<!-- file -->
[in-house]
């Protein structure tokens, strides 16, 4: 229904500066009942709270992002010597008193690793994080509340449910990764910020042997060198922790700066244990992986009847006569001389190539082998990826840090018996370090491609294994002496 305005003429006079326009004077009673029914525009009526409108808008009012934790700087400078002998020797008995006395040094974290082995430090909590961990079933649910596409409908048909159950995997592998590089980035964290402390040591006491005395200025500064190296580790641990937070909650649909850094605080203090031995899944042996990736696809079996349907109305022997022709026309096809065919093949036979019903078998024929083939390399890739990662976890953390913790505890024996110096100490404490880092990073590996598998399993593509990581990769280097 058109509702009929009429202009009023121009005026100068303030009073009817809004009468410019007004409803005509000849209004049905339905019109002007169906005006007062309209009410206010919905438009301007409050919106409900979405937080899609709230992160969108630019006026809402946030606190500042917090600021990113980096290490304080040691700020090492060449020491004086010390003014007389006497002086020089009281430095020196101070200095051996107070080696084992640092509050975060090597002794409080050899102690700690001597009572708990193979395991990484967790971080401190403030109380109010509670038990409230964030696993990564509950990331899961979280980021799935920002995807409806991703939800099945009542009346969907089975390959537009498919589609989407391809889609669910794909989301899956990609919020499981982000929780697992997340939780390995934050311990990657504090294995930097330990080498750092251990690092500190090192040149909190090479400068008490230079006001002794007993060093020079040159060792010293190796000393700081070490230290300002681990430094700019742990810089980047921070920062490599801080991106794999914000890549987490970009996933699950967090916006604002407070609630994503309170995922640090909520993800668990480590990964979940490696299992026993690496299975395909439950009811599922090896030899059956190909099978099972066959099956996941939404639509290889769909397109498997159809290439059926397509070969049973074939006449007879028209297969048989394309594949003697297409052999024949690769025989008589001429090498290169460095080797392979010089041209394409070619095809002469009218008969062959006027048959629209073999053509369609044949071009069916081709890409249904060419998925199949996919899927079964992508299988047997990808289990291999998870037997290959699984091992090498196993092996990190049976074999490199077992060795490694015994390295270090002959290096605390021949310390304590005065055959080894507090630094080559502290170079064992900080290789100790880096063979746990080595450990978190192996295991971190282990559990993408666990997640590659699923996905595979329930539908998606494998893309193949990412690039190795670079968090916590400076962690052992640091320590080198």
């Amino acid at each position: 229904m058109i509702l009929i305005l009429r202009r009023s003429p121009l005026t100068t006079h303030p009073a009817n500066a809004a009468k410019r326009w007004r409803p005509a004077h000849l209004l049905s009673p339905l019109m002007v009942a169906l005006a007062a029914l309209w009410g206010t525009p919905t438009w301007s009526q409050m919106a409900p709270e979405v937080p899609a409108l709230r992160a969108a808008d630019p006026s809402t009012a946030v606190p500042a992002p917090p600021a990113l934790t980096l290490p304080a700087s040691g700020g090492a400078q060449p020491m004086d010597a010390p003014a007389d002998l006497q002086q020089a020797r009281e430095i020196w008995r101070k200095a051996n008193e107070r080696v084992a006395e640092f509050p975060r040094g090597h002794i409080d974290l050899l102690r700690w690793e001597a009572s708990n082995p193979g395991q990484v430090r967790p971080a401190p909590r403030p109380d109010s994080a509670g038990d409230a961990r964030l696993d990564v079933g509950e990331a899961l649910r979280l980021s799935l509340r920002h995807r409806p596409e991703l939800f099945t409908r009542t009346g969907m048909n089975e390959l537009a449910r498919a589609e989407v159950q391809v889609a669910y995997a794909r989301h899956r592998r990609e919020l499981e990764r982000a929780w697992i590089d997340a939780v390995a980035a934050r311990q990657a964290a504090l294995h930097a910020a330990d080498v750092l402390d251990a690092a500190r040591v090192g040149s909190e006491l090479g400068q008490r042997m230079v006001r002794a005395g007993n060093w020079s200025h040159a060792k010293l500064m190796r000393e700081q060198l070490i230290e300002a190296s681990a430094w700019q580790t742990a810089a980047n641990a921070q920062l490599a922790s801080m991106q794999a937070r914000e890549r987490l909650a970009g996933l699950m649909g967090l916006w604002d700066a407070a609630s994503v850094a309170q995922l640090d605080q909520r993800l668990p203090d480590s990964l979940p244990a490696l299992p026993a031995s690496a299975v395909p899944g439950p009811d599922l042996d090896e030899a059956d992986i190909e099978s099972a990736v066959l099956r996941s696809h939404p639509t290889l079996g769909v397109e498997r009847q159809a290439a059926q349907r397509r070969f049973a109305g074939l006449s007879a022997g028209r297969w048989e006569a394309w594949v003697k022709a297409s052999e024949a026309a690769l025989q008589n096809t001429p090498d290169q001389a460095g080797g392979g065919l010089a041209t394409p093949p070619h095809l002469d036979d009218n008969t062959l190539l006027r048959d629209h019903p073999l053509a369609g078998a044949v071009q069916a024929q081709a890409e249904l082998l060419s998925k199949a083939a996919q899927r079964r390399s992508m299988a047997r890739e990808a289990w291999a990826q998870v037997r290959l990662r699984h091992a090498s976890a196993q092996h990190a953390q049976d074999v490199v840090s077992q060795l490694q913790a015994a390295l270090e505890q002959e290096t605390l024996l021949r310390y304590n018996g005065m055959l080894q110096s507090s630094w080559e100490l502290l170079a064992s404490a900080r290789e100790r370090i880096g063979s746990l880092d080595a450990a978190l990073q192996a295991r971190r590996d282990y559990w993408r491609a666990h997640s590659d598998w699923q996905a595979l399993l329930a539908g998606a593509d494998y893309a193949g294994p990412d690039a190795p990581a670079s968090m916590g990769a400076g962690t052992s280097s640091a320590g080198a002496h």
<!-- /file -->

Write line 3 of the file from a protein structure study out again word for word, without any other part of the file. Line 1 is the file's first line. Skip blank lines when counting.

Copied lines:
């Amino acid at each position: 229904m058109i509702l009929i305005l009429r202009r009023s003429p121009l005026t100068t006079h303030p009073a009817n500066a809004a009468k410019r326009w007004r409803p005509a004077h000849l209004l049905s009673p339905l019109m002007v009942a169906l005006a007062a029914l309209w009410g206010t525009p919905t438009w301007s009526q409050m919106a409900p709270e979405v937080p899609a409108l709230r992160a969108a808008d630019p006026s809402t009012a946030v606190p500042a992002p917090p600021a990113l934790t980096l290490p304080a700087s040691g700020g090492a400078q060449p020491m004086d010597a010390p003014a007389d002998l006497q002086q020089a020797r009281e430095i020196w008995r101070k200095a051996n008193e107070r080696v084992a006395e640092f509050p975060r040094g090597h002794i409080d974290l050899l102690r700690w690793e001597a009572s708990n082995p193979g395991q990484v430090r967790p971080a401190p909590r403030p109380d109010s994080a509670g038990d409230a961990r964030l696993d990564v079933g509950e990331a899961l649910r979280l980021s799935l509340r920002h995807r409806p596409e991703l939800f099945t409908r009542t009346g969907m048909n089975e390959l537009a449910r498919a589609e989407v159950q391809v889609a669910y995997a794909r989301h899956r592998r990609e919020l499981e990764r982000a929780w697992i590089d997340a939780v390995a980035a934050r311990q990657a964290a504090l294995h930097a910020a330990d080498v750092l402390d251990a690092a500190r040591v090192g040149s909190e006491l090479g400068q008490r042997m230079v006001r002794a005395g007993n060093w020079s200025h040159a060792k010293l500064m190796r000393e700081q060198l070490i230290e300002a190296s681990a430094w700019q580790t742990a810089a980047n641990a921070q920062l490599a922790s801080m991106q794999a937070r914000e890549r987490l909650a970009g996933l699950m649909g967090l916006w604002d700066a407070a609630s994503v850094a309170q995922l640090d605080q909520r993800l668990p203090d480590s990964l979940p244990a490696l299992p026993a031995s690496a299975v395909p899944g439950p009811d599922l042996d090896e030899a059956d992986i190909e099978s099972a990736v066959l099956r996941s696809h939404p639509t290889l079996g769909v397109e498997r009847q159809a290439a059926q349907r397509r070969f049973a109305g074939l006449s007879a022997g028209r297969w048989e006569a394309w594949v003697k022709a297409s052999e024949a026309a690769l025989q008589n096809t001429p090498d290169q001389a460095g080797g392979g065919l010089a041209t394409p093949p070619h095809l002469d036979d009218n008969t062959l190539l006027r048959d629209h019903p073999l053509a369609g078998a044949v071009q069916a024929q081709a890409e249904l082998l060419s998925k199949a083939a996919q899927r079964r390399s992508m299988a047997r890739e990808a289990w291999a990826q998870v037997r290959l990662r699984h091992a090498s976890a196993q092996h990190a953390q049976d074999v490199v840090s077992q060795l490694q913790a015994a390295l270090e505890q002959e290096t605390l024996l021949r310390y304590n018996g005065m055959l080894q110096s507090s630094w080559e100490l502290l170079a064992s404490a900080r290789e100790r370090i880096g063979s746990l880092d080595a450990a978190l990073q192996a295991r971190r590996d282990y559990w993408r491609a666990h997640s590659d598998w699923q996905a595979l399993l329930a539908g998606a593509d494998y893309a193949g294994p990412d690039a190795p990581a670079s968090m916590g990769a400076g962690t052992s280097s640091a320590g080198a002496h």